A word of caution: some people can be sensitive or allergic to aloe. You may want to rub a small amount of aloe gel on the inside of your forearm before making this homemade shampoo to see if you are sensitive to aloe, if you’re not sure. Many people with sensitivities will feel a stinging sensation.
Place all of the ingredients into your blender or food processor. I highly recommend using an appliance that purees very well. I thought mine was pureed smoothly when I made it, but after using the shampoo I found a few little bits of aloe in my hair! You might consider pureeing the aloe gel first and straining before adding the other ingredients.
Aloe will oxidize fairly quickly and the homemade shampoo should be refrigerated. You can also add citric acid or vitamin C to the homemade shampoo as preservatives. I did not, as I made a small amount and planned to use it all within 24 hours. I kept it in the refrigerator, but it still turned a lovely shade of pink! It didn’t smell badly or feel any different, so I went ahead and used it.
I was a little unsure of how well I liked it after the first time I used it. The homemade shampoo was very slippery and kind of felt more like the shampoo I’m used to when I initially rubbed it into my hair, at least compared to baking soda. No lathering though, of course! After my hair was dry it was still a bit frizzy, although not as bad as normal.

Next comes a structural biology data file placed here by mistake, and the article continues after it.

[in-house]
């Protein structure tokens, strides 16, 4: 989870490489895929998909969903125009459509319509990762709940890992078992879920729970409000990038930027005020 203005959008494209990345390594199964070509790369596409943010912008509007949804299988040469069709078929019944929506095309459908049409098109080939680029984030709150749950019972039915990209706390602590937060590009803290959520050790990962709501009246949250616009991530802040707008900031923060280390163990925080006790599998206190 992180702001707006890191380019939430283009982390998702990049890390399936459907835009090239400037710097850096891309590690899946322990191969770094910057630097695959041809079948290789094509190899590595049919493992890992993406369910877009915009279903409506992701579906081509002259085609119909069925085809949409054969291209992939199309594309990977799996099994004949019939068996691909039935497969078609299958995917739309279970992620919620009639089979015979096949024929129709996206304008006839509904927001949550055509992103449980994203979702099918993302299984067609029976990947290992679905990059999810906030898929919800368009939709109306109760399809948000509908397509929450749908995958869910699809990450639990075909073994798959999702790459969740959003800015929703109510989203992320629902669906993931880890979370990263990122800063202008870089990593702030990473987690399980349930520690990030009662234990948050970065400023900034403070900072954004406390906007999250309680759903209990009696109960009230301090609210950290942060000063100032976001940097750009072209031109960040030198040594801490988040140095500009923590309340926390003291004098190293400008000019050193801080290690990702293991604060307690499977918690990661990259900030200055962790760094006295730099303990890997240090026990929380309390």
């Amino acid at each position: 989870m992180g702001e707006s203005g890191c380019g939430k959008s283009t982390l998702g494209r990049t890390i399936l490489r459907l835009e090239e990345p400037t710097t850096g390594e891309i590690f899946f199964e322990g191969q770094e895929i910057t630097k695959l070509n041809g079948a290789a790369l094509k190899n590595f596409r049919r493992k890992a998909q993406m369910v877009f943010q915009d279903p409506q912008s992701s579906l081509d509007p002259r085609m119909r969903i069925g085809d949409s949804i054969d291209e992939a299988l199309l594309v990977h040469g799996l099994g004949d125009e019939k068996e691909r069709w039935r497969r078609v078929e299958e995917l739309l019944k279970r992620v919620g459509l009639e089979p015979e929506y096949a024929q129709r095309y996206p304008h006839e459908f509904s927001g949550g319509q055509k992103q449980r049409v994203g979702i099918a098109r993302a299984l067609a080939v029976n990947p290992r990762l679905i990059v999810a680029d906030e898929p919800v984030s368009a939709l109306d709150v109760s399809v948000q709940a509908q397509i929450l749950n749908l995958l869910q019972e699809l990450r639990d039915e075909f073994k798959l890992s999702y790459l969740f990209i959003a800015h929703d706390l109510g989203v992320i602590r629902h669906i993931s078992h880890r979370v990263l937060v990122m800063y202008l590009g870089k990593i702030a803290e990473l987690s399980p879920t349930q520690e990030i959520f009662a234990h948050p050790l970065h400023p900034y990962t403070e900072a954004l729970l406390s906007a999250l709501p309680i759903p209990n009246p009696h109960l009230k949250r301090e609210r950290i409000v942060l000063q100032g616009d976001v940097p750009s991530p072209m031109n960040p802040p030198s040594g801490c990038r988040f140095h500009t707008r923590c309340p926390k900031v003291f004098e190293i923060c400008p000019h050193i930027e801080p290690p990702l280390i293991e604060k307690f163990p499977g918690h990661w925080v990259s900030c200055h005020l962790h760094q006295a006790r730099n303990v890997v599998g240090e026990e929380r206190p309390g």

The second time I used it, I also added a few squirts of a homemade shampoo I had made with Dr. Bronner’s Lavender castille soap – I’m a complete suds junkie! Until my hair dried completely, it felt a little “coated” I guess. But, my hair had way more body than normal and was also noticeably less frizzy than after the first use. I did not use any mousse or gel to style my hair, and only a little spritz of hairspray and I was very happy with how it turned out. It didn’t feel as coated once completely dried.
I do like this version of homemade shampoo.Unfortunately, even though my aloe plant is “ginormous” (for a houseplant, anyway), I do not have enough aloe to make shampoo every day and keep my aloe plant alive. I’m going to try making it with bottled aloe gel and try adding vitamin C or citric acid to keep it from oxidizing too quickly. I hope that I can make a week’s worth at a time at least! If you don’t have fresh aloe available, you can try a bottled aloe vera gel.
If you’re new to No Poo, you may not like this (or any homemade shampoo recipe, for that matter) because it is so different from regular shampoos. Your scalp also needs to adjust and figure out that it can cool it on the oil production. This can take several weeks and require creative ways to keep from looking like you never wash your hair! If you’re already a No Poo-er, you may find that you like this recipe better than baking soda washes.
Do you Poo or No Poo? If you No Poo, what do you use to cleanse your hair? Please leave a comment below, I’d love to know!